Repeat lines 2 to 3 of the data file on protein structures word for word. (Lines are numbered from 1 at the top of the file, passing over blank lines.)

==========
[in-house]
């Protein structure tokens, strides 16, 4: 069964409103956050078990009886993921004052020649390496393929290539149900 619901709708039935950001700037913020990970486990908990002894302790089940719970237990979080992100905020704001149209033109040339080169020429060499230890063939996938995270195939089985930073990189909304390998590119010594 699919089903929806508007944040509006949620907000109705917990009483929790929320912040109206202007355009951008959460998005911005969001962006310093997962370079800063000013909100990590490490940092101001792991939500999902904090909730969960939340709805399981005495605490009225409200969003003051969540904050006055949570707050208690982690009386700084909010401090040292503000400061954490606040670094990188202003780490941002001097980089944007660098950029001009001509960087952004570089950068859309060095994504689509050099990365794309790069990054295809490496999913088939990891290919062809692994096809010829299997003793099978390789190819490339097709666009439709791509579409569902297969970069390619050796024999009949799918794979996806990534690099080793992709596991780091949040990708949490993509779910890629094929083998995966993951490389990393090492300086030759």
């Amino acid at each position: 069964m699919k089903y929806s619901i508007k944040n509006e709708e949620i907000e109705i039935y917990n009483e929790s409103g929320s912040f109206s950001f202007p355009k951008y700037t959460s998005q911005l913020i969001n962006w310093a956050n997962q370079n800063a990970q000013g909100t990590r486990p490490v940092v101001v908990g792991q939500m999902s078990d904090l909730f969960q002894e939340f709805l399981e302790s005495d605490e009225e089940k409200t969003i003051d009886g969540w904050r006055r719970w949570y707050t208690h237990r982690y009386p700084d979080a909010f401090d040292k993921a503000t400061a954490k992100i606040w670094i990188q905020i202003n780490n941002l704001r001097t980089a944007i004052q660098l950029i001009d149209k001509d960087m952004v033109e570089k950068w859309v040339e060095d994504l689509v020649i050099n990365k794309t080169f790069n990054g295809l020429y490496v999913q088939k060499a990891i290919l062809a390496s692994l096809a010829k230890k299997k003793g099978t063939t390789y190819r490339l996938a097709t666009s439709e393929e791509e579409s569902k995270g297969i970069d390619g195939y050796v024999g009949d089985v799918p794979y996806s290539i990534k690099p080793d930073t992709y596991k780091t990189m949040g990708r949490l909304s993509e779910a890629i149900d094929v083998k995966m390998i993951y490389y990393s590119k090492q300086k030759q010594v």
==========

């Protein structure tokens, strides 16, 4: 069964409103956050078990009886993921004052020649390496393929290539149900 619901709708039935950001700037913020990970486990908990002894302790089940719970237990979080992100905020704001149209033109040339080169020429060499230890063939996938995270195939089985930073990189909304390998590119010594 699919089903929806508007944040509006949620907000109705917990009483929790929320912040109206202007355009951008959460998005911005969001962006310093997962370079800063000013909100990590490490940092101001792991939500999902904090909730969960939340709805399981005495605490009225409200969003003051969540904050006055949570707050208690982690009386700084909010401090040292503000400061954490606040670094990188202003780490941002001097980089944007660098950029001009001509960087952004570089950068859309060095994504689509050099990365794309790069990054295809490496999913088939990891290919062809692994096809010829299997003793099978390789190819490339097709666009439709791509579409569902297969970069390619050796024999009949799918794979996806990534690099080793992709596991780091949040990708949490993509779910890629094929083998995966993951490389990393090492300086030759």
């Amino acid at each position: 069964m699919k089903y929806s619901i508007k944040n509006e709708e949620i907000e109705i039935y917990n009483e929790s409103g929320s912040f109206s950001f202007p355009k951008y700037t959460s998005q911005l913020i969001n962006w310093a956050n997962q370079n800063a990970q000013g909100t990590r486990p490490v940092v101001v908990g792991q939500m999902s078990d904090l909730f969960q002894e939340f709805l399981e302790s005495d605490e009225e089940k409200t969003i003051d009886g969540w904050r006055r719970w949570y707050t208690h237990r982690y009386p700084d979080a909010f401090d040292k993921a503000t400061a954490k992100i606040w670094i990188q905020i202003n780490n941002l704001r001097t980089a944007i004052q660098l950029i001009d149209k001509d960087m952004v033109e570089k950068w859309v040339e060095d994504l689509v020649i050099n990365k794309t080169f790069n990054g295809l020429y490496v999913q088939k060499a990891i290919l062809a390496s692994l096809a010829k230890k299997k003793g099978t063939t390789y190819r490339l996938a097709t666009s439709e393929e791509e579409s569902k995270g297969i970069d390619g195939y050796v024999g009949d089985v799918p794979y996806s290539i990534k690099p080793d930073t992709y596991k780091t990189m949040g990708r949490l909304s993509e779910a890629i149900d094929v083998k995966m390998i993951y490389y990393s590119k090492q300086k030759q010594v």